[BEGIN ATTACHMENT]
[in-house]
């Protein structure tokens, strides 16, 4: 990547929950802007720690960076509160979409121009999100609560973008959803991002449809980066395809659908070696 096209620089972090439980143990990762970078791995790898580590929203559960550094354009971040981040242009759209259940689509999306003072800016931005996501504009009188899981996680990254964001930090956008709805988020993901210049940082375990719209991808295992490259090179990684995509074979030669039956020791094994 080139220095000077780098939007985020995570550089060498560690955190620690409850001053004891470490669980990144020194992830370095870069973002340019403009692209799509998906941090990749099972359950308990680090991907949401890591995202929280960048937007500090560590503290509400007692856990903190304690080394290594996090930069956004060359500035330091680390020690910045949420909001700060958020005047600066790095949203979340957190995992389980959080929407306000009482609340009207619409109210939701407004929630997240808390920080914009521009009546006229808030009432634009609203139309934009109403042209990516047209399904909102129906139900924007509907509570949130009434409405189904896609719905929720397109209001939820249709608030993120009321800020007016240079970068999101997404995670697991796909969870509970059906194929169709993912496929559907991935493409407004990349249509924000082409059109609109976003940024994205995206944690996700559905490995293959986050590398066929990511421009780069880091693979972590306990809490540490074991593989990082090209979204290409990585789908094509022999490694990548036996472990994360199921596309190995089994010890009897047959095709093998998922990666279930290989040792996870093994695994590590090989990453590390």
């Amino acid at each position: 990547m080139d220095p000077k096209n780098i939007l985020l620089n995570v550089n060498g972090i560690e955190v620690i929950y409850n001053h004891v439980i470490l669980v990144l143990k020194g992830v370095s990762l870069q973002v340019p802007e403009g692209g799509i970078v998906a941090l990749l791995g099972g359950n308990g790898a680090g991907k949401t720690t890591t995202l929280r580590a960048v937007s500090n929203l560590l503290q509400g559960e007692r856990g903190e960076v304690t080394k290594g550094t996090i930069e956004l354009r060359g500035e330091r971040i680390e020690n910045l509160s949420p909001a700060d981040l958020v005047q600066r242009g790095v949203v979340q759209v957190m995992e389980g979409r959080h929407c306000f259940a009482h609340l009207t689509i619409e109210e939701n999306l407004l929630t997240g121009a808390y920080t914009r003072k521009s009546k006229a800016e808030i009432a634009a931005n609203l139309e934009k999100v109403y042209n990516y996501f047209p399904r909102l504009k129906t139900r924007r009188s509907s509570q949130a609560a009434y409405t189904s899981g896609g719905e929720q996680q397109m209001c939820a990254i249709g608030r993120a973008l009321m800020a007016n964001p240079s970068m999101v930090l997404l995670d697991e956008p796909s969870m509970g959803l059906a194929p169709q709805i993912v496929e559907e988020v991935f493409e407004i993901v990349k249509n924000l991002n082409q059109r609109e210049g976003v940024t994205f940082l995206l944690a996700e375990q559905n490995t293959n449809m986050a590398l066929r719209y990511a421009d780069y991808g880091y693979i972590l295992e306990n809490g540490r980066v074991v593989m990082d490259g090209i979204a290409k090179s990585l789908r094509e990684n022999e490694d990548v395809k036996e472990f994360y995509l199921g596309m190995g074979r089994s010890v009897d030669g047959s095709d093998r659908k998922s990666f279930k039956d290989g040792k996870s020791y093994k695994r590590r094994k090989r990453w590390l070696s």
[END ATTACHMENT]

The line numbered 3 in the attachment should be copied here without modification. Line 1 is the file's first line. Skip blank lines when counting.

């Amino acid at each position: 990547m080139d220095p000077k096209n780098i939007l985020l620089n995570v550089n060498g972090i560690e955190v620690i929950y409850n001053h004891v439980i470490l669980v990144l143990k020194g992830v370095s990762l870069q973002v340019p802007e403009g692209g799509i970078v998906a941090l990749l791995g099972g359950n308990g790898a680090g991907k949401t720690t890591t995202l929280r580590a960048v937007s500090n929203l560590l503290q509400g559960e007692r856990g903190e960076v304690t080394k290594g550094t996090i930069e956004l354009r060359g500035e330091r971040i680390e020690n910045l509160s949420p909001a700060d981040l958020v005047q600066r242009g790095v949203v979340q759209v957190m995992e389980g979409r959080h929407c306000f259940a009482h609340l009207t689509i619409e109210e939701n999306l407004l929630t997240g121009a808390y920080t914009r003072k521009s009546k006229a800016e808030i009432a634009a931005n609203l139309e934009k999100v109403y042209n990516y996501f047209p399904r909102l504009k129906t139900r924007r009188s509907s509570q949130a609560a009434y409405t189904s899981g896609g719905e929720q996680q397109m209001c939820a990254i249709g608030r993120a973008l009321m800020a007016n964001p240079s970068m999101v930090l997404l995670d697991e956008p796909s969870m509970g959803l059906a194929p169709q709805i993912v496929e559907e988020v991935f493409e407004i993901v990349k249509n924000l991002n082409q059109r609109e210049g976003v940024t994205f940082l995206l944690a996700e375990q559905n490995t293959n449809m986050a590398l066929r719209y990511a421009d780069y991808g880091y693979i972590l295992e306990n809490g540490r980066v074991v593989m990082d490259g090209i979204a290409k090179s990585l789908r094509e990684n022999e490694d990548v395809k036996e472990f994360y995509l199921g596309m190995g074979r089994s010890v009897d030669g047959s095709d093998r659908k998922s990666f279930k039956d290989g040792k996870s020791y093994k695994r590590r094994k090989r990453w590390l070696s």